View Postpaulg, on 2020-November-11, 09:00, said:

Transfer responses to one no trump were gaining popularity at the time of the publication and there is a chapter at the end discussing them.

So maybe the conclusion is that extended Stayman was replaced by transfers?
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#16 User is offline   paulg 

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Posted 2020-November-12, 02:31

View Posthelene_t, on 2020-November-11, 14:49, said:

View Postpaulg, on 2020-November-11, 09:00, said:

Transfer responses to one no trump were gaining popularity at the time of the publication and there is a chapter at the end discussing them.

So maybe the conclusion is that extended Stayman was replaced by transfers?

The chapter is not long or detailed and its impact on other sequences are not discussed. It really looks like something that was added just before publication.

My wife had one important game with Eric: transfers and Extended Stayman were not on the menu as she played a very simple system. However she still blames nige1 for losing the match at their table :)
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#17 User is offline   AL78 

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Posted 2020-November-12, 03:34

View Posthelene_t, on 2020-November-11, 14:46, said:

This is quite common in the Netherlands as "Dutch Acol" (at least since the 1990s) opens the lower of two or three 4-card suits so it's a small change to open 1 on a doubleton. It basically means that they have many non-forcing situations following a 2/1.

In the UK, it's a bit weird to talk about Acol with strong NT, but presumably they mean that they originally played Acol and then made some small changes but retain things like light openings, and 1-3 is a limit raise.

There are also some who use "Acol" as short for "any system which is not Precision".


Does Acol strictly mean a weak NT?
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#18 User is online   nige1 

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Posted 2020-November-12, 04:09

View Postpaulg, on 2020-November-12, 02:31, said:

My wife had one important game with Eric: transfers and Extended Stayman were not on the menu as she played a very simple system. However she still blames nige1 for losing the match at their table :)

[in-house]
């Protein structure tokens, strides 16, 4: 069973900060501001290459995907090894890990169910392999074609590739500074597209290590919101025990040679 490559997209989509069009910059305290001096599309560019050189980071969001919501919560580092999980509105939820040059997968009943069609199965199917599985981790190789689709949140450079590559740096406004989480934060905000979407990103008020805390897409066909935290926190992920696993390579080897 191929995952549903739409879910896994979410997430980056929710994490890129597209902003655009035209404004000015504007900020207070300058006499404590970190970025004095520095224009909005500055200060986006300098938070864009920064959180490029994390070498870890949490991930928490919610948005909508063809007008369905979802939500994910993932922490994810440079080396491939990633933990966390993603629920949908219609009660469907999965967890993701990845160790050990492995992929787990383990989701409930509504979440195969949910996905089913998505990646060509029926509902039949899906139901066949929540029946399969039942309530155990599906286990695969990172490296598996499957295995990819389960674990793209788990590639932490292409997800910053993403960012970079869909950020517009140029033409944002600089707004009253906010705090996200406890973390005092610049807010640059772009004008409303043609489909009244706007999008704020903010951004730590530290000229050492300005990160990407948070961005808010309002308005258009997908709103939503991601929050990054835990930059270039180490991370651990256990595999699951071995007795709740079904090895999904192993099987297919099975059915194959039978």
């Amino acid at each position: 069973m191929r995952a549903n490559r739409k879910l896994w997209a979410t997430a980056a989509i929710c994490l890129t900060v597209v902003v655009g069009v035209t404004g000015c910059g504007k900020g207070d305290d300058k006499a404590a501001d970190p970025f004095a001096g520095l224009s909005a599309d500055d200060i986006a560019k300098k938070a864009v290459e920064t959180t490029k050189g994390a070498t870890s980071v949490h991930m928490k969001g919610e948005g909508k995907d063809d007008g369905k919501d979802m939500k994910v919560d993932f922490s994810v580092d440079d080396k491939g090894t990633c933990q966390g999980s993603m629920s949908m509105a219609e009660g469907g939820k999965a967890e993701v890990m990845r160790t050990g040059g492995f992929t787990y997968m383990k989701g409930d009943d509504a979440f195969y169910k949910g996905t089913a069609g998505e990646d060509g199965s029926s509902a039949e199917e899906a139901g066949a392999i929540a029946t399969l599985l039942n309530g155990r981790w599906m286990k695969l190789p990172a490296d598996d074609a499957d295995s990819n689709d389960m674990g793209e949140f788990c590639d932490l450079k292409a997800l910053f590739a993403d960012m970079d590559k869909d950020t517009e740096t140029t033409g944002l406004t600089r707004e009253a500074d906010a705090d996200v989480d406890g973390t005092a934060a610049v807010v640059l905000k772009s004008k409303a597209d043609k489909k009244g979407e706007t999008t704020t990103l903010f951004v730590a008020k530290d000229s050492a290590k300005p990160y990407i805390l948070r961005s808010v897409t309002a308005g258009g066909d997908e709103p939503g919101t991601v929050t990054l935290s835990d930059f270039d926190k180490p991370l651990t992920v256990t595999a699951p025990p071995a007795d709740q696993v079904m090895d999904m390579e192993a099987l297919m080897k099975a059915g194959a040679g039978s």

I apologise, Helen :( Please remind me of the event :) I've fond memories of playing with the late Eric Crowhurst as partner and team-mate, in Reading. I'm afraid that I still lose matches, single-handedly :( the last on Monday of this week :(
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#19 User is offline   Cyberyeti 

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Posted 2020-November-12, 04:48

View Posthelene_t, on 2020-November-11, 14:46, said:

This is quite common in the Netherlands as "Dutch Acol" (at least since the 1990s) opens the lower of two or three 4-card suits so it's a small change to open 1 on a doubleton. It basically means that they have many non-forcing situations following a 2/1.

In the UK, it's a bit weird to talk about Acol with strong NT, but presumably they mean that they originally played Acol and then made some small changes but retain things like light openings, and 1-3 is a limit raise.

There are also some who use "Acol" as short for "any system which is not Precision".


TBF a short club in the UK often used to mean "not always 4". When I was first taught "Acol" by my grandfather in the 70s (a decent rubber bridge player) this consisted of a 16-18 no trump,a "phoney club" which could be 3 if (43)33 but never 2 and 4 card majors only when 44(32) I can't remember what we did with 44(41)s.
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#20 User is offline   paulg 

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Posted 2020-November-12, 09:16

View Postnige1, on 2020-November-12, 04:09, said:

View Postpaulg, on 2020-November-12, 02:31, said:

My wife had one important game with Eric: transfers and Extended Stayman were not on the menu as she played a very simple system. However she still blames nige1 for losing the match at their table :)

I apologise, Helen :( Please remind me of the event :) I've fond memories of playing with the late Eric Crowhurst as partner and team-mate, in Reading. I'm afraid that I still lose matches, single-handedly :( the last on Monday of this week :(

To be fair, Helen only blamed 'the other table'. I know it was a NICKO match and you were playing with Stuart Maurice but, as the club had so many teams, there were few eligible members available for substitutes.